Patients and dentists who reach this page seeking a root canal in Calgary have probably already ruled out other forms of treatment. They may be experiencing moderate to severe pain, and they will require timely treatment to avoid further damage, which may result in the need for extraction.
As a Calgary dentist, Dr. T Shackleton is often referred patients from other dentists to treat orofacial pain and endodontic treatments. We very often see patients with severe cases, and can recommend alternative treatments should a root canal not be suitable for the patient in question.
When to Choose a Root Canal?
Root canals fall into the area of dentistry known as endodontic treatments. This is derived from the Greek words endo and odont, which translate as inside and tooth respectively, and that is exactly what this procedure treats: the inside of the tooth.
Root canals are the chosen method of treatment when decay and damage has progressed beyond the surface of the tooth, and the pulp on the inside of the tooth is affected. Superficial repairs to the tooth will not solve the problem in this case, and even if the cavity were repaired, the infection and pain would remain and worsen over time.
The Root Canal Process
By the time patients are referred to our practice, they have already ruled out simpler forms of treatment, and their regular general dentist has recommended that they opt for a root canal.
Our patients are generally referrals from other dentists, who have determined that a root canal or similar treatment is the best solution to a patient’s dental pain. During the preliminary examination additional x-rays are often needed (e.g. periapical radiographs, bite wing, or CBCT), but they are focused on the affected tooth or teeth.
Once it is confirmed that the tooth in question is a good candidate for a root canal, our Calgary office uses local anesthesia to ensure patient comfort, and the pulp inside the tooth is removed. We then clean and shape the void inside the affected tooth and apply a temporary or permanent filling.
We do not typically complete the restorative work on the tooth once the root canal is completed. Instead, we send a report on the patient’s procedure to their regular dentist, who then schedules an appointment for a week or two later, to complete the final restoration of the tooth.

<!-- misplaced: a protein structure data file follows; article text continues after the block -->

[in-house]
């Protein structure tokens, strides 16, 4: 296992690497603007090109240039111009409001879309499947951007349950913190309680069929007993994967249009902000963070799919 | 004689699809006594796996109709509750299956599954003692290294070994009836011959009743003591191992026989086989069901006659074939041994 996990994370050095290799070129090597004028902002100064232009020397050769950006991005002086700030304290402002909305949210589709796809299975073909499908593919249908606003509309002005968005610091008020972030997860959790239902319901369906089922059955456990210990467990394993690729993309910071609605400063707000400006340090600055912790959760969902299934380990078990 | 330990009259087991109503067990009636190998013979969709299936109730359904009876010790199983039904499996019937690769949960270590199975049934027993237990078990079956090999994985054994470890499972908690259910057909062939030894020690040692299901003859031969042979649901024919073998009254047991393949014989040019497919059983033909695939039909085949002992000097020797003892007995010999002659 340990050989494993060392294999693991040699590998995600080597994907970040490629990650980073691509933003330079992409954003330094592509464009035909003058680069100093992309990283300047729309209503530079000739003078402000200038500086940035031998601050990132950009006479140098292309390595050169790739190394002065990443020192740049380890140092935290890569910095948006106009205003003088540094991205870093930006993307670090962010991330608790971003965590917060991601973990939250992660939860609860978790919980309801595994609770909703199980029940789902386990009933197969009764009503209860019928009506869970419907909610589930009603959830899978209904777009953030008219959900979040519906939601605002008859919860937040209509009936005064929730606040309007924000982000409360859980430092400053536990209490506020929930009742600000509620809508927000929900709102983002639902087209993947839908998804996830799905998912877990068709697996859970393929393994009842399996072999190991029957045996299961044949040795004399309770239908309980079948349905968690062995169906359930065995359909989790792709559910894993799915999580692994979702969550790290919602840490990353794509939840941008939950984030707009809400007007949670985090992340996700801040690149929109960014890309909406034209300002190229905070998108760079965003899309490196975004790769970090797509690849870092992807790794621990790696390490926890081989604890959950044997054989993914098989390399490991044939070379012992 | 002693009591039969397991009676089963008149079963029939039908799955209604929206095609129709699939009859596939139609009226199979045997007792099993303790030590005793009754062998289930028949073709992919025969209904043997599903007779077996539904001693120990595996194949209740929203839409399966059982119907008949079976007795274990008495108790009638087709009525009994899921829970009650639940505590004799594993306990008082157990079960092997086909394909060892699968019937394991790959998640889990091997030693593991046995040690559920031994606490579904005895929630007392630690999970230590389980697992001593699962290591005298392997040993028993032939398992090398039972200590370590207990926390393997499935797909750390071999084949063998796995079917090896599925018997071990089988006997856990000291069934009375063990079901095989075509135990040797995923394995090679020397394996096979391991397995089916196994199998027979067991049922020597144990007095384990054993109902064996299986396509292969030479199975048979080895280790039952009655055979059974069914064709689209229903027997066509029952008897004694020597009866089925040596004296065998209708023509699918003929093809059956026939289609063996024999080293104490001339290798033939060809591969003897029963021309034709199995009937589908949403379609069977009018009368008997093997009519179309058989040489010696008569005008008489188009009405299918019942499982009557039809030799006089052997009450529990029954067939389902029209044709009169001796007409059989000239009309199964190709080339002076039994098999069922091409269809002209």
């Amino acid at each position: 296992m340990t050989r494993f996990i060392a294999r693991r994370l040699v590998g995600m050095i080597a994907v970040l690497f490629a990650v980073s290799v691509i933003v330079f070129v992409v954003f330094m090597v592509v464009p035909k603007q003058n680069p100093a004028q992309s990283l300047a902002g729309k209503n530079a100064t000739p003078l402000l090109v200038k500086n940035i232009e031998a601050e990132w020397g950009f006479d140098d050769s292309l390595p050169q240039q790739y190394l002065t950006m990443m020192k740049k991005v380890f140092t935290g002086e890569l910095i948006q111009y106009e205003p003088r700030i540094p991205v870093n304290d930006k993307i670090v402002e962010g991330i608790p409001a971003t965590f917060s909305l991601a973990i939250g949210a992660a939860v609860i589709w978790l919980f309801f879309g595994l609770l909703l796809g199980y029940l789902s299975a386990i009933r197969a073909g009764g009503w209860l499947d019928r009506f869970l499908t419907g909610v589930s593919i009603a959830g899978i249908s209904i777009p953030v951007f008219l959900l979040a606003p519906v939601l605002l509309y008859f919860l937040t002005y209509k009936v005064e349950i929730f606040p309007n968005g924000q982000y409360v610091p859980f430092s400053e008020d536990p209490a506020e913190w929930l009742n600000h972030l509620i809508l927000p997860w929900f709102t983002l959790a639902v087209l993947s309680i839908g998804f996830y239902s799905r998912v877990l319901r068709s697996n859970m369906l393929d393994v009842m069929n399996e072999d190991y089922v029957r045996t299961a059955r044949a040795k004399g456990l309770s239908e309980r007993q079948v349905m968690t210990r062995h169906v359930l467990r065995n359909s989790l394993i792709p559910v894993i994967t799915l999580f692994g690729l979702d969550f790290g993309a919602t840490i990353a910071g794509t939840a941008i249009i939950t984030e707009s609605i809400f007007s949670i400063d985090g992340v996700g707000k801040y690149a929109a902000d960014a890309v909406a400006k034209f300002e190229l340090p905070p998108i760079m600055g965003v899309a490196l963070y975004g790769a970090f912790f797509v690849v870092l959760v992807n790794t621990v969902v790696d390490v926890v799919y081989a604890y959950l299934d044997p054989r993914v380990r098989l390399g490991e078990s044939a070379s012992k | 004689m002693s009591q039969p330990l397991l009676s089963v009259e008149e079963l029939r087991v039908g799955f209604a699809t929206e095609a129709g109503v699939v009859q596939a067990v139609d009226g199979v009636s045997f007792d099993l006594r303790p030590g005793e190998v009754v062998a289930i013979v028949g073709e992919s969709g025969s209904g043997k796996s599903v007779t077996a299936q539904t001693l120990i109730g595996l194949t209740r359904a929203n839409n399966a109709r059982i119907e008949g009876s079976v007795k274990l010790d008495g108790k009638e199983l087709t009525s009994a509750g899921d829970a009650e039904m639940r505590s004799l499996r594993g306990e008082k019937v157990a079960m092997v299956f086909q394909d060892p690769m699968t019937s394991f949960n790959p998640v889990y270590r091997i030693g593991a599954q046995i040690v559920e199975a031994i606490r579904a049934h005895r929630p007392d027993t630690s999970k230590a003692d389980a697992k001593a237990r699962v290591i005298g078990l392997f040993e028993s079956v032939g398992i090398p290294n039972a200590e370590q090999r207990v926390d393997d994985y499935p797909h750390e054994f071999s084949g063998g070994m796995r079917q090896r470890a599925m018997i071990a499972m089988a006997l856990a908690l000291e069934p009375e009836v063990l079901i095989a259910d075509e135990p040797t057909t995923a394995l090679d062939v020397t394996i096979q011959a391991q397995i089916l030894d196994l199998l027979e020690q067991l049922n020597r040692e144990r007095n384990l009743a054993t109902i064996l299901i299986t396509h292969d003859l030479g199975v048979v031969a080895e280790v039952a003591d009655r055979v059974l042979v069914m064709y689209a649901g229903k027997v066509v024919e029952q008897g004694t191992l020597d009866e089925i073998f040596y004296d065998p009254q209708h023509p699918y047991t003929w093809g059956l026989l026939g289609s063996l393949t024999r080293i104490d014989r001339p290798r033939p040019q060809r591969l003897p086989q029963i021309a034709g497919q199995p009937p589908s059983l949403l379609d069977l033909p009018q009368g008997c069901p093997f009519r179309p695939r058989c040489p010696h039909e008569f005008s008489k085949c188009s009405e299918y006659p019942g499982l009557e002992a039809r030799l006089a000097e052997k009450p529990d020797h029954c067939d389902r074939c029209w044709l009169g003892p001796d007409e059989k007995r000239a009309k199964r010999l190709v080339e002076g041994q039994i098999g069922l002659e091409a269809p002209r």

Are All Teeth Suitable for Root Canals?
Unless they are very badly damaged, most teeth are suitable for root canals. If the tooth itself is not stable enough to support a crown, a post can be placed in the tooth to add structure, and the process completed around this.
If your patient has significant bone loss, the root canal is not accessible or there are other rare complications, they may not be suitable candidates for a root canal. In these cases, we will make recommendations for alternative forms of treatment. These treatments may include various types of surgery, depending on the condition of the tooth and surrounding bones and gums.
What Is Root Canal After Care?
Once you refer your patient to us for a root canal in Calgary, and the procedure is completed by restoration of the tooth surface, they will have full, normal use of the tooth.
During the process, while there is only a temporary filing in place, the patient will need to take extra care to avoid damage to the filling and the tooth, but after full restoration they can resume normal eating, brushing and flossing.
How Much Will a Root Canal Cost?
The cost associated with root canals varies widely, depending on factors such as which tooth is affected, and the severity of the damage. Endodontic treatment is typically significantly lower in cost than tooth removal followed by replacement with an artificial tooth would be.
For more information about root canal procedures in our Calgary office, please contact us at 403-242-9952 today.